Are there enough adjectives to enable two Rudds?
“The process isn’t functioning properly. I’ve been talking about this for a while, but I decided it’s time to be an agent of change from the inside.”
Brace yourselves Australia, it looks like we’ve got another Rudd on our hands.
Greg Rudd, a 58 year old businessman who runs a consultancy in Beijing announced yesterday that he will be running as an independent Senate candidate for Queensland in the next election.
Greg is Kevin Rudd’s older brother, but the two men share more than an obvious family resemblance.
Remember the distinctive turn of phrase that earmarked the Rudd years? And by distinctive we obviously mean verbose, over-complicated and robotic. Well it turns out that extends to all members of the family.
For example, it’s only been 24 hours since Greg Rudd made his announcement, and he’s already been quoted as referring to the federal parliament as a “six-cylinder car running on two cylinders,” and that “today’s politics is too divisive, restricting positive outcomes for the country.”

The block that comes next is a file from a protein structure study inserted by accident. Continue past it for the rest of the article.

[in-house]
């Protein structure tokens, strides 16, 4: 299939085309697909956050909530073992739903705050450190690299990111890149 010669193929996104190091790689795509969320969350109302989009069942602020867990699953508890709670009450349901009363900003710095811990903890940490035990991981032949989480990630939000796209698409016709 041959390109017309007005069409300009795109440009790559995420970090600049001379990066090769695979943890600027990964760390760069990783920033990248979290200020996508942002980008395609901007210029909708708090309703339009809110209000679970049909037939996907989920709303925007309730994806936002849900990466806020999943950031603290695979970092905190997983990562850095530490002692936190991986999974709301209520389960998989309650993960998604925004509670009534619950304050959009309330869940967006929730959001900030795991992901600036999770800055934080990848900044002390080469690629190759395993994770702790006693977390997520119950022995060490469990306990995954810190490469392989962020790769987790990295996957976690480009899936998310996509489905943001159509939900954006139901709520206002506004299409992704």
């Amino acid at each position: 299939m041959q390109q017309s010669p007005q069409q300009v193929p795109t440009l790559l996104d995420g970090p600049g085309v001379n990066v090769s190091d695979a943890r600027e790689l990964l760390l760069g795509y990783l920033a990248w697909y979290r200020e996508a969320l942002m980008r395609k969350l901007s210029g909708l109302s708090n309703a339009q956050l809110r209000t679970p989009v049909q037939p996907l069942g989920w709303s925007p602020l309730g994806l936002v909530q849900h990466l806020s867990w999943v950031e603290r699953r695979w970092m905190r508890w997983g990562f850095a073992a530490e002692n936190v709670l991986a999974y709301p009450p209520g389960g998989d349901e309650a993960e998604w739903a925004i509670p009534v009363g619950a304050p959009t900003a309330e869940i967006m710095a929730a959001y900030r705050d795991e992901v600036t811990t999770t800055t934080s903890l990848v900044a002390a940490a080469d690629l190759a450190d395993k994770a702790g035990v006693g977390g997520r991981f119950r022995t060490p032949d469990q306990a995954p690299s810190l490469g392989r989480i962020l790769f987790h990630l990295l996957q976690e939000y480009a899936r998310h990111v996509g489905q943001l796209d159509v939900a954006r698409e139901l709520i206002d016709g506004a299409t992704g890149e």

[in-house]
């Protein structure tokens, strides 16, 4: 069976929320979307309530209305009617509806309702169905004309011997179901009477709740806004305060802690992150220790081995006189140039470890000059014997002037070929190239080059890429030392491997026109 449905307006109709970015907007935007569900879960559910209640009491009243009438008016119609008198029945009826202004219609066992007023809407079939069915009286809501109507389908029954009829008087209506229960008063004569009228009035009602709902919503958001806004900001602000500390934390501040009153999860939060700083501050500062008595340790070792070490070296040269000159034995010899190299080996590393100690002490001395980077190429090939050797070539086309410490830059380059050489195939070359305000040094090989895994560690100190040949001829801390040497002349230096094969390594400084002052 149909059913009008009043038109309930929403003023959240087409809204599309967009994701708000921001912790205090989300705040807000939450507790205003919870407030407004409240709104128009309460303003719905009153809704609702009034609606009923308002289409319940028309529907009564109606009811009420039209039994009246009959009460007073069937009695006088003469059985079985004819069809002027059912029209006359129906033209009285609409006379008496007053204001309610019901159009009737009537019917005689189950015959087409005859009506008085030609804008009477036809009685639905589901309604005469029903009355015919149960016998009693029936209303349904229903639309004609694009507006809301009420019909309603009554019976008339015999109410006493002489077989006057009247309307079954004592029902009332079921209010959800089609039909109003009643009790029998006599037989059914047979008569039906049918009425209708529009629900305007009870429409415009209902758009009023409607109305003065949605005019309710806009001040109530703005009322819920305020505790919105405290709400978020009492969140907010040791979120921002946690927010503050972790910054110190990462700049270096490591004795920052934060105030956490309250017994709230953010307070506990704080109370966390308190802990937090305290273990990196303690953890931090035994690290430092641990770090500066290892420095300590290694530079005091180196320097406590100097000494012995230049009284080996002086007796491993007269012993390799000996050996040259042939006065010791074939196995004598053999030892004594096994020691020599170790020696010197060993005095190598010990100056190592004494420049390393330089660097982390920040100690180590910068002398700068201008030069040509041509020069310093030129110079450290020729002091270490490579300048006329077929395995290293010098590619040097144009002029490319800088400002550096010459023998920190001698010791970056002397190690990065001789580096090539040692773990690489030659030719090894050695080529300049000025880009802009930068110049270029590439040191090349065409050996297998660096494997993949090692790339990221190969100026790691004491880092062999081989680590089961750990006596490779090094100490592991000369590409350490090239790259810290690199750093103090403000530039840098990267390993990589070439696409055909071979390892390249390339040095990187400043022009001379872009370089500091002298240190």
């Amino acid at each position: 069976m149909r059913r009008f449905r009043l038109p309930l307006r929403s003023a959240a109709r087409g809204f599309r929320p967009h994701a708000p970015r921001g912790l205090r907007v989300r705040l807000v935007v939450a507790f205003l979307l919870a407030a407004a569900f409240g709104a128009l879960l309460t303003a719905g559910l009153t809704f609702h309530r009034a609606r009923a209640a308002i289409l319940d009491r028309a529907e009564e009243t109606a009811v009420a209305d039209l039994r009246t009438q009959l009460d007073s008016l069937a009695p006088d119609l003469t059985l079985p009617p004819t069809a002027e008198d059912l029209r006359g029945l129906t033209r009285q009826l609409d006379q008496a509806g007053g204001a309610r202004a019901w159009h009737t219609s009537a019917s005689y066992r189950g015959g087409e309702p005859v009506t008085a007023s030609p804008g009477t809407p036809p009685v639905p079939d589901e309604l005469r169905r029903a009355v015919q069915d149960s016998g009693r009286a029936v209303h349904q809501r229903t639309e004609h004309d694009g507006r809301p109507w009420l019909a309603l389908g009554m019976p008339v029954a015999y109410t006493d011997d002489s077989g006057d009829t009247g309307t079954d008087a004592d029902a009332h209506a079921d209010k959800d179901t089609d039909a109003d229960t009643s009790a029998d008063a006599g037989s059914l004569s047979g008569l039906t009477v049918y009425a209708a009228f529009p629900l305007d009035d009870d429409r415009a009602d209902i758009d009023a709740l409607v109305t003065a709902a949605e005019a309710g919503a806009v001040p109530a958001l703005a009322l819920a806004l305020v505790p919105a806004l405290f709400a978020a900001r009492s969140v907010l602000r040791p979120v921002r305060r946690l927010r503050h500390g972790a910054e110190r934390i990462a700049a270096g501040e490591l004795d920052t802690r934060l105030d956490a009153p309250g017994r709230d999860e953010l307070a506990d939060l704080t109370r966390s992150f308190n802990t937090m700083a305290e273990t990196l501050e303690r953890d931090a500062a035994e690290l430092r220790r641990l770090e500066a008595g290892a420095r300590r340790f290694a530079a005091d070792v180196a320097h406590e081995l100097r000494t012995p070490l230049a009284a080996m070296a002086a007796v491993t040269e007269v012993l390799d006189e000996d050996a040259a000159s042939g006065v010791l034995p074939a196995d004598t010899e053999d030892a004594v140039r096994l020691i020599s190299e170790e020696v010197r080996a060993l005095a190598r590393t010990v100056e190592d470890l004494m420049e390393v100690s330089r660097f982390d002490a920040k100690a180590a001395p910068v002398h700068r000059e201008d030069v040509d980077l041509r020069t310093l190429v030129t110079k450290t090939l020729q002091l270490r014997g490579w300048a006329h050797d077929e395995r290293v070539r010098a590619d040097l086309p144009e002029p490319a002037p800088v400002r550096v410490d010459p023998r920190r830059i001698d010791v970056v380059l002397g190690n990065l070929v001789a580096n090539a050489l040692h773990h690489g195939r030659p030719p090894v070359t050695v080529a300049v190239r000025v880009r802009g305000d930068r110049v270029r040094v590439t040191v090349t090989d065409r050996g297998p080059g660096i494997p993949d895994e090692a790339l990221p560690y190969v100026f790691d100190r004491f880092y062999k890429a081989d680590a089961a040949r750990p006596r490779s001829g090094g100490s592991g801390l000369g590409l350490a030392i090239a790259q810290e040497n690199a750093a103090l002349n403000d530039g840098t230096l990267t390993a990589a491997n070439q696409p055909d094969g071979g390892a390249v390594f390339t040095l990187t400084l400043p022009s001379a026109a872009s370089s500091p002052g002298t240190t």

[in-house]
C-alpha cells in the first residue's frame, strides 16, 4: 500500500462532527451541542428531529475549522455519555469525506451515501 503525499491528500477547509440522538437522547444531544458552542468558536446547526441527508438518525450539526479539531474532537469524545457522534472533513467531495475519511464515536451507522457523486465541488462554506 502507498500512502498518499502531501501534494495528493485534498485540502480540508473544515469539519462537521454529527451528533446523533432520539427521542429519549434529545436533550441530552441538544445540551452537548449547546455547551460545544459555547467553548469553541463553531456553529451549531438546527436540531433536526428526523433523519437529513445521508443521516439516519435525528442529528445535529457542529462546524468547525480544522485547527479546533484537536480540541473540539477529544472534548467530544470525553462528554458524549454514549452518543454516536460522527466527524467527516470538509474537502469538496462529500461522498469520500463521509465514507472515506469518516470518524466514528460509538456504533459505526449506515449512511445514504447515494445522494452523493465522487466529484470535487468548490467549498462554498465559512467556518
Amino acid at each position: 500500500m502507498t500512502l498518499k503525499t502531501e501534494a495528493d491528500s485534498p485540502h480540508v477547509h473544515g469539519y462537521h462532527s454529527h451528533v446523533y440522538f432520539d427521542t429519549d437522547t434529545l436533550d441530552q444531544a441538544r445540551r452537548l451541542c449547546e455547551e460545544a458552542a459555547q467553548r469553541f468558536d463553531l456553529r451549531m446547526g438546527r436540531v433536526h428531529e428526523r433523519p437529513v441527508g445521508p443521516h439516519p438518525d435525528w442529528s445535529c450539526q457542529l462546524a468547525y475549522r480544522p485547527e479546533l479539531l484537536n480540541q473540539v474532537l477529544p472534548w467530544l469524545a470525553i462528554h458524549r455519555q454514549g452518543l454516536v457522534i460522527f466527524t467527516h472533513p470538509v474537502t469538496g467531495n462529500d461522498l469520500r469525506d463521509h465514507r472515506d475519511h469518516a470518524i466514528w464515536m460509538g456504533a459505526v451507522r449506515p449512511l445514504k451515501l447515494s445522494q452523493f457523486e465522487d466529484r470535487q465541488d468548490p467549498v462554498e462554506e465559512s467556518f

Sound like anyone you know?
Yet despite these similarities, the older Rudd wants to make it clear that he is a very different person from his brother, and always has been.
He told The Australian while he and his brother joined the ALP in the early 1990s, only Kevin was a “true believer”.
“I actually don’t believe any one side of politics has all the answers, so I tend to follow individuals who have something of value. You do need political parties, but I don’t want to be a part of them,” he said.
Greg Rudd also said that Canberra’s obsession with celebrity in politics has sidetracked good policy making.
“…[we] need to focus on getting back to what parliament is all about: finding good policy and finding ways to implement good policy.”
And to be fair, we haven’t seen Kevin sporting a pair of transition lenses just yet either.
Should Greg Rudd be selected in the coming months, the two brothers are unlikely to sit down for a cosy chat about matters of state. Today’s Herald Sun reports the two had a falling out when Kevin Rudd was prime minister and have not spoken since 2010.
“Kevin may or may not come back - it’s really up to him - but the next election won’t be a normal election,” said Greg Rudd.
May the best Rudd win.
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